Connecticut Workers' Comp Death Benefits: Eligibility & Amounts

Surviving family members can collect benefits through workers’ comp when an injured worker passes away in Connecticut.

When a worker passes away from a work-related injury or illness, his or her surviving dependents are eligible to receive benefits. Called “death benefits” or “dependency benefits,” these sums are available to the worker’s spouse, children, or other dependents who relied on the worker for financial support. (To learn about compensation for injured workers, see our article on Connecticut workers’ comp benefits.)

Who is Eligible for Death Benefits in Connecticut?

The following family members are “presumed dependents” of the deceased worker:

  • a spouse living with the worker at the time of the injury or regularly receiving support from the worker
  • a child under the age of 18
  • a child under the age of 22 who is unmarried and a full-time student, or
  • a child of any age who is physically or mentally incapable of earning a living.

Other individuals who relied on the worker for financial support, in whole or in part, may also qualify for benefits—but only if there are no presumed dependents. These individuals are called “dependents in fact.” Unlike other states, Connecticut does not restrict eligibility to certain blood relatives.

How Much Are Death Benefits in Connecticut?

Death benefits are 75% of the worker’s average weekly wage, up to a maximum amount set by law each year. As of July 1, 2017, the maximum weekly death benefit is $1,287. (For current rates, visit the website of the Connecticut Workers’ Compensation Commission.)

If there is a spouse or child who qualifies as a presumed dependent, they will receive death benefits. Distribution is as follows:

  • Spouse only. If there is a spouse, but no child, the spouse receives the full benefit. Benefits continue until the spouse dies or remarries.
  • Spouse and at least one child. If the surviving spouse is the child’s parent or lives with the child, the spouse will receive the entire award for the benefit of the spouse and child. However, if the worker has a child with someone else and the child does not live with the spouse, the award will be divided equally among all dependents—and the child’s share is paid to the child’s living parent or legal guardian. If the spouse remarries or dies, the award is divided equally among the children.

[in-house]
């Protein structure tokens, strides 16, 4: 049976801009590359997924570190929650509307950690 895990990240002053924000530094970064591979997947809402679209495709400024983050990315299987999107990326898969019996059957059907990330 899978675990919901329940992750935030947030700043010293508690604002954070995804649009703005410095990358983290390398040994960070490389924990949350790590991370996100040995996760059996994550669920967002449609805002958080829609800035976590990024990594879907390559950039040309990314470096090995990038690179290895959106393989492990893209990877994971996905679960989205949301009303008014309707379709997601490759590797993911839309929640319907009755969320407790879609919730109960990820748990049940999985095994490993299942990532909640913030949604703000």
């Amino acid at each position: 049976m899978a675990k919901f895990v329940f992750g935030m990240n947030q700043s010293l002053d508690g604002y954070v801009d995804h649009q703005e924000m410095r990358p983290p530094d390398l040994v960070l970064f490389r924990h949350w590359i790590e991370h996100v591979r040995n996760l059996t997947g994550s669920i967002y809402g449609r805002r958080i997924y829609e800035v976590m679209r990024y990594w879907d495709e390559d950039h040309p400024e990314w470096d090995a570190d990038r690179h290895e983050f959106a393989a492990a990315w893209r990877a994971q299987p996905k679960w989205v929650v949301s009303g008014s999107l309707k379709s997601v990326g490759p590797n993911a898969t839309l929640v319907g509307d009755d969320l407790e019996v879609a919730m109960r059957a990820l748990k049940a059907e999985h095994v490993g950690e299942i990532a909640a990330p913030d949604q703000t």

• Children but no spouse. If there is no spouse, the award is divided equally among the children. Benefits continue until the child reaches 18, or 22 if a full-time student. Benefits for an incapacitated child are paid as long as the incapacity continues.

If the worker does not leave behind a spouse or children, people who can show that they were wholly dependent on the worker can receive death benefits in the same amount as presumed dependents. The Connecticut Workers’ Compensation Commission will divide the weekly benefit award among the dependents based on how much they relied on the worker for support. Partial dependents can receive either $20 per week, or the amount that the worker actually contributed to them, whichever is greater. Benefits are paid for a maximum of 312 weeks.

Workers' comp also pays up to $4,000 for funeral and burial expenses to the worker’s dependents, or if none, to the person who paid for the expenses.

What Are the Time Limits for a Death Benefits Claim?

Dependents must file a claim for death benefits with the Connecticut Workers’ Compensation Commission within one year of the date of death or within two years of the date of the work accident, whichever is later. However, it’s best to file a claim as soon as possible.

If you’re having trouble collecting workers’ comp death benefits, you should consult with a workers’ comp lawyer. To learn more, see our article on how much a Connecticut workers’ comp lawyer costs.)

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